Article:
So what can we do about it?

Tips for better sleep


  • Get yourself into a consistent sleep schedule. Make it a priority and you’re more likely to achieve it.  Optimal times for rest and restoration are between 10pm and 6am.  The physical repairs occur between 10pm and 2am. After 2am, the immune and repair energies are more focused on mental repair. Aim for a consistent bedtime and full 7-8 hours of sleep a night.    Days. A. Week.  Weekends can easily throw this off but by making sleep a priority for a few weeks your body and mind will adjust and thank you for it.


  • Balance your blood sugar throughout the day. Eat less refined and processed foods and more whole foods full of blood-sugar-balancing fiber, protein and good quality fats.  This will limit the amount of excess cortisol being released in the body. Keeping your hormones happy and in sync with what your natural circadian rhythm needs will help your body reset its sleep cycle.


  • During the day get some sunshine and exercise. These things tell your body it’s daytime; time for being productive, active and alert.  By doing this during the day it will help you wind down more easily in the evening.


  • Cut off your caffeine and added sugar intake after 12pm. Whole foods like fruits and veggies are fine, it’s the “added” sugar that should be minimized.  Both caffeine and added sugar are stimulants that  will disrupt hormone secretions.  Also avoid alcohol.  Although alcohol is a depressant and can initiate sleep, it does not allow for good quality of sleep. Alcohol disrupts sleep hormone production and alters brain activity and acts as a stimulant which prevents deep restorative seep.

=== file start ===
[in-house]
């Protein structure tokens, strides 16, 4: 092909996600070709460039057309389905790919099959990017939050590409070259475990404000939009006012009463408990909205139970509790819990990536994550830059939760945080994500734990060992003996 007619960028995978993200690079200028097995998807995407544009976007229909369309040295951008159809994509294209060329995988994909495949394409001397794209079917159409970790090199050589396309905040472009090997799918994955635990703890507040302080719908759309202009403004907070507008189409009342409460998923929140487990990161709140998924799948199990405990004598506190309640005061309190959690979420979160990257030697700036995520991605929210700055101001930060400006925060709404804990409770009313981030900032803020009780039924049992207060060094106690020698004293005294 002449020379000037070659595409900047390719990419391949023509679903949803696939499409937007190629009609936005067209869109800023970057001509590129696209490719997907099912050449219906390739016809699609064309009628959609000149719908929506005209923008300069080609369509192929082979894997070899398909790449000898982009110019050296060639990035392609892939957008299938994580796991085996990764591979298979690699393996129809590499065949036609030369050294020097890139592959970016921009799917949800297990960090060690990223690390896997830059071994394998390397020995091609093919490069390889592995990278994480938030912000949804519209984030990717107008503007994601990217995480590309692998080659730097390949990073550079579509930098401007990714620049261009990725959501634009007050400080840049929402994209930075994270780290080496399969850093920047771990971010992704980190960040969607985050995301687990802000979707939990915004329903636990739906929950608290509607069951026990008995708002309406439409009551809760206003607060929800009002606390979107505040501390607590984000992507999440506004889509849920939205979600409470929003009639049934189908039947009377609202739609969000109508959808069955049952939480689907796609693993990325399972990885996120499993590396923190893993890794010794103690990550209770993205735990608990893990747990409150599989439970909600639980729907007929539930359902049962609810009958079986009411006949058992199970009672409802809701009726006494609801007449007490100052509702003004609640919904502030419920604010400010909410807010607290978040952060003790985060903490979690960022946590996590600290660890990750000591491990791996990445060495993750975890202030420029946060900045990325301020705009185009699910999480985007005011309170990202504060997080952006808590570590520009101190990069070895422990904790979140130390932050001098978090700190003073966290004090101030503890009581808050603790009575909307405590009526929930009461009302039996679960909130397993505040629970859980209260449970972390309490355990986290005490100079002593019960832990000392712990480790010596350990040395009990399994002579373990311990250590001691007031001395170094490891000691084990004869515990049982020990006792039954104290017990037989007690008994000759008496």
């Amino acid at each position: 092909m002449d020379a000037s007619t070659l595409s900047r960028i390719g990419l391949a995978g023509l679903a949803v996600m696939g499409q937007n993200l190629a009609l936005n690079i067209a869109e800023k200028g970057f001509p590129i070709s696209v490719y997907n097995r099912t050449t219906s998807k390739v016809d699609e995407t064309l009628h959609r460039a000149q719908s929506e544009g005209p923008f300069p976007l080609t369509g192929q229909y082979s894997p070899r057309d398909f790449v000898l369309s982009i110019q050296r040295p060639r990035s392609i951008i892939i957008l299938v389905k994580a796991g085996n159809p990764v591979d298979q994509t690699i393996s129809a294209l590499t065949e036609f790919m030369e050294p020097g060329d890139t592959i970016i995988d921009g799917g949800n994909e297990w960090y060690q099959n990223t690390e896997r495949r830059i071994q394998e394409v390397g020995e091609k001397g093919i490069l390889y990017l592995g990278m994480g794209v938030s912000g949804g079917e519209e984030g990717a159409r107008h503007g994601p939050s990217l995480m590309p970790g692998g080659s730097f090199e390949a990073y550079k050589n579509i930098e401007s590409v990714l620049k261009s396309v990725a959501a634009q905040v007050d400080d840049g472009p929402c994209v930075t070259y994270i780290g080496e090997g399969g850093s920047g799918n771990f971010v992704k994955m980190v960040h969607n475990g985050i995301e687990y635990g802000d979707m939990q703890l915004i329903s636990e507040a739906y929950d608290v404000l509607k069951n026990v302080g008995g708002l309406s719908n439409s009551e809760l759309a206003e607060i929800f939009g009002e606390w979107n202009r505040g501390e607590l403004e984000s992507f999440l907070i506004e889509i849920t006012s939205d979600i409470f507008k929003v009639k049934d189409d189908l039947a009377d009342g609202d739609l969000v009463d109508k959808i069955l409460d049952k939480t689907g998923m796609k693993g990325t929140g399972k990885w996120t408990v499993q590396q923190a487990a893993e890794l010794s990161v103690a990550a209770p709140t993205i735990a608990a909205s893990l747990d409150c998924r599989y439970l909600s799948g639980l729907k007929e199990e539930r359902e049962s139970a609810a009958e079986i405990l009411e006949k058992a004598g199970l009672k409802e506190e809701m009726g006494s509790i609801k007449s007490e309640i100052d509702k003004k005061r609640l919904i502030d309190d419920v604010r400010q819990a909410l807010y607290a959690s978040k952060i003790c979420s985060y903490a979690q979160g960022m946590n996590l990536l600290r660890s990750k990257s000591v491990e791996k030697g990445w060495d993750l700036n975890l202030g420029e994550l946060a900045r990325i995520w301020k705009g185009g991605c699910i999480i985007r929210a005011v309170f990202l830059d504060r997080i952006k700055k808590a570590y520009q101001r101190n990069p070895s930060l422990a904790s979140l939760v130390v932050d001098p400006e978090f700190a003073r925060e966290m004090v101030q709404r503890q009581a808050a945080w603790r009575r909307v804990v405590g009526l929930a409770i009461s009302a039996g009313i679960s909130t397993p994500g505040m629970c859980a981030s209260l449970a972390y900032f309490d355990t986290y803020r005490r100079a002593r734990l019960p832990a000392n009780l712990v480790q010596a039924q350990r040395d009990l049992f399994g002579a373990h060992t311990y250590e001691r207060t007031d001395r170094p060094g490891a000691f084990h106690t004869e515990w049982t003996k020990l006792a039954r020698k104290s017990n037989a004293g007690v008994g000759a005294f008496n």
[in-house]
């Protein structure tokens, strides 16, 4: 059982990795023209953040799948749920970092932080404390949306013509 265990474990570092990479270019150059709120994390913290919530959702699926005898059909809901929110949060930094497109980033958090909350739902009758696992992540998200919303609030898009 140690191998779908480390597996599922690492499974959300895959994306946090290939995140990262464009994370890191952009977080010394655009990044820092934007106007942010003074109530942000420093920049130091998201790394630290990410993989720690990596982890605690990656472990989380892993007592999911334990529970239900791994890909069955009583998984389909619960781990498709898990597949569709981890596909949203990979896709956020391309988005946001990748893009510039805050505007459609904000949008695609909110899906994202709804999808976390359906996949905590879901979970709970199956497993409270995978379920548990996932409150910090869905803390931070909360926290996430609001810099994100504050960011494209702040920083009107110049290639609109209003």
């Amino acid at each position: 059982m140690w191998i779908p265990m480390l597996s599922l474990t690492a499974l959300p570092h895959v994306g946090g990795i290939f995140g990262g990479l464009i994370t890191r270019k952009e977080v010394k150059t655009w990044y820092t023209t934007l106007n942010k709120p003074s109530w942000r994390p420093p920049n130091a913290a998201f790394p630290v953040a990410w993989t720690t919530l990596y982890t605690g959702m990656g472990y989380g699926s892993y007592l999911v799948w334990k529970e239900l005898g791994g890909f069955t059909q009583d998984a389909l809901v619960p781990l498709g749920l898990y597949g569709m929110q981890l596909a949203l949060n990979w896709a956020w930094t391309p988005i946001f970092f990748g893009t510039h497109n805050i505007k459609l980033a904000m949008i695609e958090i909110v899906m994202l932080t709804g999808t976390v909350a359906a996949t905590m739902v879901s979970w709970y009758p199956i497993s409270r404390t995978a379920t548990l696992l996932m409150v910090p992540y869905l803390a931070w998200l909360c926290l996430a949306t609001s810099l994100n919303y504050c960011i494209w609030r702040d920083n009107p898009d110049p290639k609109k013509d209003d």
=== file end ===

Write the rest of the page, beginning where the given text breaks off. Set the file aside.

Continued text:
• Have a relaxing bedtime routine that starts 1 hour before your “lights out” time (that is 8 – 10 hours before your alarm is set to go off). This would include dimming your artificial lights, nixing screen time. Try reading a book instead of a screen.  Keep the subject matter light.  No analytical strategies or work related materials. Something that is mildly entertaining or calming to avoid over stimulation. Listening to relaxing low volume music or a guided meditation can also be soothing to quiet the mind.


  • Keep the room dark. Omit excess light wherever possible. Unplug and electronics that may have light displays.  Use black out blinds and ditch the tv.  Remember light even artificial light stimulates the body to think its daylight and the hormones released in response to the light will prevent sleep.


  • Keep cool. That’s not the sly attitude I’m referring to although it can’t hurt.  I’m referring to the temperature of your room. Lowering the body temperature at night helps you fall asleep and stay asleep.  Rising temperatures signals the body to move into a state of alertness in the morning.  Program your thermostat to drop a few degrees at night and rise in the morning.